Reply
  9. Your Computer Guy*

    I really identify with letter #4. I also have small children and no bandwidth for development on my own time. Yet my company seems to think all development should happen on our own time. Manager even made some comment about “if you’ve got an hour to spend watching Netflix, you can spend it learning something instead.” Well, I don’t have an hour for Netflix. I have no hours, at all.

    I feel like there should be some allowances made for development within working hours, but I do wonder if I’m way outside the norm on that. I’m pretty frustrated by my current company’s stance and it is contributing to me wanting to look elsewhere (if only I had the time).

    Reply
    1. CarlDean*

      I feel you, too. 3 year old and 2 month old. Both parents work. There is NO time. It’s all we can do to get everyone washed, clothed, fed, etc. consistently. I cannot remember the last time I got to watch an hour of TV (except to turn on Disney in desperation to distract my 3 year old bc I needed to do something with the baby). Sometimes it just all seems impossible.

      I like Alison’s advice/script. If boss does not seem understanding, then start looking for a new job. You can get a new job. You can’t get new kids.

      And I agree with comment above that should be time for this during work. Employer wants it to benefit them, not you. So it’s obnoxious for them to expect you would do it off hours for free.

      Reply
      1. Crcala*

        Agreed. I really sympathize with LW #4. I only have 1 small child and I feel like I’m on top of nothing. That coupled with lack of sleep really makes work hard sometimes. Sending you support LW! And as my therapist often tells me, this is the situation right now, but it won’t be forever. (Hugs).

        Reply
        1. Jzilbeck*

          I can also relate. I have a 4 month old and just went back to work and everyday I feel like I’m drowning. Was put on a brand new assignment as is, which makes getting back to the swing of things at work that much harder. Throw in sleep regressions, overnight & daytime milk pumping, etc. and baby’s general refusal to day nap, and you’ve got one fried mama. The other day my supervisor approached me with the thought of re-absorbing some of my pre-maternity leave responsibilities and I gave him a resounding NOOOOO.

          Reply
    2. allathian*

      I’m very grateful that the vast majority of all the training I’ve done during my 15 years at my current employer has been on company time. I did get a certification in 2019-2020 that was mostly on my own time, but even then I was allowed to use 6 work days for seminars, and webinars after March 2020. In my case, my employer also paid for the training. All the employer-mandated training I’ve ever done has been on company time. I realize that I’m very privileged to be able to say that.

      Reply
      1. metadata minion*

        Same here! I also hadn’t realized how unusual it is since I’ve had basically one “real” job this whole time and am now doubly grateful for our already pretty excellent professional development policies. Sure, I sometimes did coding homework at home so I could yell at the computer in my pajamas, but I *could* have done it at work.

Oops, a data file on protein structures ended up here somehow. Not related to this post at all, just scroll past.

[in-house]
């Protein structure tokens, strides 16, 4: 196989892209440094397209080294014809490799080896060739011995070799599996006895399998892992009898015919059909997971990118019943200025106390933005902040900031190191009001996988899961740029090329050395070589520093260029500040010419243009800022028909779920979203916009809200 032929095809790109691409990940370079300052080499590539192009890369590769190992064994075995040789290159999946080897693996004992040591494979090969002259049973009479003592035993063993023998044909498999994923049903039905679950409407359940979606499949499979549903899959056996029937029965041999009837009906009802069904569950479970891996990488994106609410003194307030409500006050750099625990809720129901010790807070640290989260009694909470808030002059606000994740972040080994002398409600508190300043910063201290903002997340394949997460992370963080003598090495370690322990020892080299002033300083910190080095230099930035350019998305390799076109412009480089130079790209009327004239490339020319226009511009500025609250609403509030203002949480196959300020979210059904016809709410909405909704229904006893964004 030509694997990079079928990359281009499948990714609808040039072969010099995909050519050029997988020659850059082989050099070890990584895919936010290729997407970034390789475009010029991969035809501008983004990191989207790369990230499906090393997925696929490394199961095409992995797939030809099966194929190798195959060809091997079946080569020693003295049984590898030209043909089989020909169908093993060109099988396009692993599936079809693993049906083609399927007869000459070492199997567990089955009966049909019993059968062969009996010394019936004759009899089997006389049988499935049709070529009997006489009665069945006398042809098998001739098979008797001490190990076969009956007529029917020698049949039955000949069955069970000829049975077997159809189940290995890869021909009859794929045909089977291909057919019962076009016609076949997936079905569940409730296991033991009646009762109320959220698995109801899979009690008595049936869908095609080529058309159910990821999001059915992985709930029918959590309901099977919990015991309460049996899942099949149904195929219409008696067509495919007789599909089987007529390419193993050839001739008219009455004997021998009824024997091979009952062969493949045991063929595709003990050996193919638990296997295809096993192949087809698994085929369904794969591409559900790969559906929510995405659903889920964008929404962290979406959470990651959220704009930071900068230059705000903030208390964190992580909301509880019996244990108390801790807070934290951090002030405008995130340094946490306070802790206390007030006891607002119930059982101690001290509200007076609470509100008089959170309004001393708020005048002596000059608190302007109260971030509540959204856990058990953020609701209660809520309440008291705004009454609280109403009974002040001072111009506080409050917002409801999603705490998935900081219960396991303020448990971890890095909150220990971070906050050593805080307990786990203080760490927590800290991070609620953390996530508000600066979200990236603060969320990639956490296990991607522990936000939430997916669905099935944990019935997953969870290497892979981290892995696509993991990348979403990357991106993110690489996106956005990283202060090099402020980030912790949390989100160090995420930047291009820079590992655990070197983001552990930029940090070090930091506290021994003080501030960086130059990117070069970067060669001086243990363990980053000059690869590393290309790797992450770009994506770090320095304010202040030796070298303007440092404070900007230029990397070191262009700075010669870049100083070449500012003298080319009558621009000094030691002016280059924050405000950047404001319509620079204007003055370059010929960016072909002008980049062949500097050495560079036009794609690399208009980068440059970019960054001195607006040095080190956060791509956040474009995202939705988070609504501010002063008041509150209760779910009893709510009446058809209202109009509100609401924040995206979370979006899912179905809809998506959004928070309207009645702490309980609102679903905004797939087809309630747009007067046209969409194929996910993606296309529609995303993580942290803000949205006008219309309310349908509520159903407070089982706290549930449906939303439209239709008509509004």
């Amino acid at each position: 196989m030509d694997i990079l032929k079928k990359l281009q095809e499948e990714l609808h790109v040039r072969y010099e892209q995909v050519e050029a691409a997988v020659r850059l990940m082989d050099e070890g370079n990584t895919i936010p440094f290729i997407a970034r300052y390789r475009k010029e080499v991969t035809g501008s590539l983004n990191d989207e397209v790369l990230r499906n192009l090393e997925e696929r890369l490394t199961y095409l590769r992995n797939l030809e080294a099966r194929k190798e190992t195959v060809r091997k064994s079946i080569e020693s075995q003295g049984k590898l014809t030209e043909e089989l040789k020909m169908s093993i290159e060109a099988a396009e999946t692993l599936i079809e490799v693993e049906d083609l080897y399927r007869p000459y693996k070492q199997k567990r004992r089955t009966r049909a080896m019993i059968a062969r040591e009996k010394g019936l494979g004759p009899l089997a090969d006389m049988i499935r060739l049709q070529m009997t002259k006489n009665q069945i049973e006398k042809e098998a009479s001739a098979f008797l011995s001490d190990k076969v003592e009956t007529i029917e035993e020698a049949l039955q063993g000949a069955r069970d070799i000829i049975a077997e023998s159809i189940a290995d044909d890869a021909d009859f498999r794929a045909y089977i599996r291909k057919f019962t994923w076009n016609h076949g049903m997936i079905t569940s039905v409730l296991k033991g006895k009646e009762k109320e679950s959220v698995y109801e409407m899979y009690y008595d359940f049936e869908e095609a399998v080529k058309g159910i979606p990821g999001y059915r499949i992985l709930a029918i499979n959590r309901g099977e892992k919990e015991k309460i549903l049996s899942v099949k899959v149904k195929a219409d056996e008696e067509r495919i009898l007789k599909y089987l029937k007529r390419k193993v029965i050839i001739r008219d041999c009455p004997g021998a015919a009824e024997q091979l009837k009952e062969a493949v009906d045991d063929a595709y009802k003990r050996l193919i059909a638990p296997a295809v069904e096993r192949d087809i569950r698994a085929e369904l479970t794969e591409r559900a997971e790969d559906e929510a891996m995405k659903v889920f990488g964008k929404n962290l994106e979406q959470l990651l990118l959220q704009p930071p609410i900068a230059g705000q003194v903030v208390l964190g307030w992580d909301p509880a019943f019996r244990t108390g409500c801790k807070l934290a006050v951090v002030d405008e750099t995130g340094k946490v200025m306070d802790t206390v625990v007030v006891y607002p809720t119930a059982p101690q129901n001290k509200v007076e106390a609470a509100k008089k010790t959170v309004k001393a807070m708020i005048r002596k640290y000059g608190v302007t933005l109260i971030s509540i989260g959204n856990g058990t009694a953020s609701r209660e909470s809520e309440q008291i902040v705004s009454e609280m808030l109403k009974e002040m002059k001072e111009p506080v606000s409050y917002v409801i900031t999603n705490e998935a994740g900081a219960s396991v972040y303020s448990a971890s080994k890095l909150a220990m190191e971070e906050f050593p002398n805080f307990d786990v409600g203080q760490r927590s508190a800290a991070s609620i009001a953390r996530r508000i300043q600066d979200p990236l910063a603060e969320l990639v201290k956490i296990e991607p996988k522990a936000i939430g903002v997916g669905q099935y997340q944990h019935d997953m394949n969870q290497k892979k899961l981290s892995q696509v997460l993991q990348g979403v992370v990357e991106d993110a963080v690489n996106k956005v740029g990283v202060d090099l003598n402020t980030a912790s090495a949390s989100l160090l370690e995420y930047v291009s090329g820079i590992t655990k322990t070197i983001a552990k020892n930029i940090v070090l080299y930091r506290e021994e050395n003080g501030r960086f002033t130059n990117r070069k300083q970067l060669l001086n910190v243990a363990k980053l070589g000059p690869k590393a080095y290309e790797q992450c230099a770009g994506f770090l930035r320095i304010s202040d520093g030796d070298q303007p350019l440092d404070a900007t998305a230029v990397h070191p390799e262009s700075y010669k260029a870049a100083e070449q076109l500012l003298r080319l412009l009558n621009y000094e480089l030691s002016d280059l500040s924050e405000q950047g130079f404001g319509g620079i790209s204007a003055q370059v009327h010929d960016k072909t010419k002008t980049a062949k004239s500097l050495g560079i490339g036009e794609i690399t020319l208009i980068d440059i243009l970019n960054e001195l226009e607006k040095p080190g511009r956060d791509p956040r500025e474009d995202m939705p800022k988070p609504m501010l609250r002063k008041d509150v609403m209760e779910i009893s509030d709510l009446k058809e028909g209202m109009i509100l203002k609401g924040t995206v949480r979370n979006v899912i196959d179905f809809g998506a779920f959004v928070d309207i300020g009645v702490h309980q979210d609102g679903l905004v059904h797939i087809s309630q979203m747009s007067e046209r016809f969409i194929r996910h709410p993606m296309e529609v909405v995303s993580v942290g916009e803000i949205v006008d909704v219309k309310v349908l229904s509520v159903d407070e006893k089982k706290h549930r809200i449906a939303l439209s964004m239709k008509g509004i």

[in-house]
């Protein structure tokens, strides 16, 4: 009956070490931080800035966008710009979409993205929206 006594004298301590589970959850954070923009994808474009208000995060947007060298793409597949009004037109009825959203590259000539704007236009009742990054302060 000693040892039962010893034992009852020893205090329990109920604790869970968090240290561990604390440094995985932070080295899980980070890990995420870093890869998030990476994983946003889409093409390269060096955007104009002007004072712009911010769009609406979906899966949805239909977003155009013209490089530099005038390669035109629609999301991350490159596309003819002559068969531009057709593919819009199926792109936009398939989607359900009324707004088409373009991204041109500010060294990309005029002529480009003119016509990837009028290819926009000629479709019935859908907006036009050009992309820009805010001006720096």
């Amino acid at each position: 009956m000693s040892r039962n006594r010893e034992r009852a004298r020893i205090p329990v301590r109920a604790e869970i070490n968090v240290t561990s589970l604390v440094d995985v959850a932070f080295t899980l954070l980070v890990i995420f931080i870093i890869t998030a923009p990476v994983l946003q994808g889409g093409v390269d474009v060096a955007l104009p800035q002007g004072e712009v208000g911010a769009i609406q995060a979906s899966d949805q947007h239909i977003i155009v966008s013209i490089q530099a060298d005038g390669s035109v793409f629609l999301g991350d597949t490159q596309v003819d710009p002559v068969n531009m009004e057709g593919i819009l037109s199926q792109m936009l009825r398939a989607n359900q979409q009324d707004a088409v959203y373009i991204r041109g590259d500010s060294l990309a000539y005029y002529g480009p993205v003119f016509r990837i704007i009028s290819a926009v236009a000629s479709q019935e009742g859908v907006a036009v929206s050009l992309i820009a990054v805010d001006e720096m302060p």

Reply
    3. Plethora*

      Absolutely this. I realize I’m an abberation, but any professional development, training, certs, or coursework my employers have ever required have been done on company time. There’s never been a question of doing it off the clock. That might not have worked for classes scheduled outside of work hours, but it’s definitely a conversation worth having.

      “I’ve looked into it, and I don’t have the time after work to complete X. What should I take off my plate at work to have Y hours free to do X each week?” using Alison’s matter-of-fact, super-reasonable-person tone might be a way to broach the subject.

      Reply
      1. Mangled Metaphor*

        If it’s a Professional qualification (i.e. one that gives you letters after your name), the chances are the awarding body will be holding its exams during the regular 9-5 work day.

        So, if your company *requires* you to get the learning done and *requires* it be done on your own time (here the implication is that you need to take a precious day’s leave, either paid or unpaid), they can be *required* to find a new employee.

        Reply
    4. Jackalope*

      I’m reminded of some organization that sent me an email saying that they wanted me to use the same amount of time I used to watch Game of Thrones to [complete some sort of volunteer work for them]. I cheerfully complied by spreading exactly 0 minutes on this, same as with GoT. (Not a fan.) I continue to spend this same amount of time on both GoT and…. whatever the volunteer work was.

      Reply
      1. lifebeforecorona*

        If I’m watching mindless TV it’s because that’s all my brain can handle. Compelling me to do work at home isn’t going to happen when my brain is already tired and overloaded.

        Reply
        1. Fledge Mulholland*

          THIS. Having the time and having the bandwidth are two different things. We are human beings who need to rest and recharge, not robots. I mean, I have a ten month old and a four year old, so like many of the other commenters, I neither have the time nor the bandwidth, but even if I did have a spare minute that wasn’t taken up by childcare, laundry, dishes, doctors appointments, etc. I would desperately need it to rest, not keep burning myself out.

          Reply
        2. MigraineMonth*

          Productivity studies in show that office workers are productive for only 3 hours a day. If they want someone to study for three hours after work, that’s going to take out the entire next day’s productivity.

          Reply
      2. Environmental Compliance*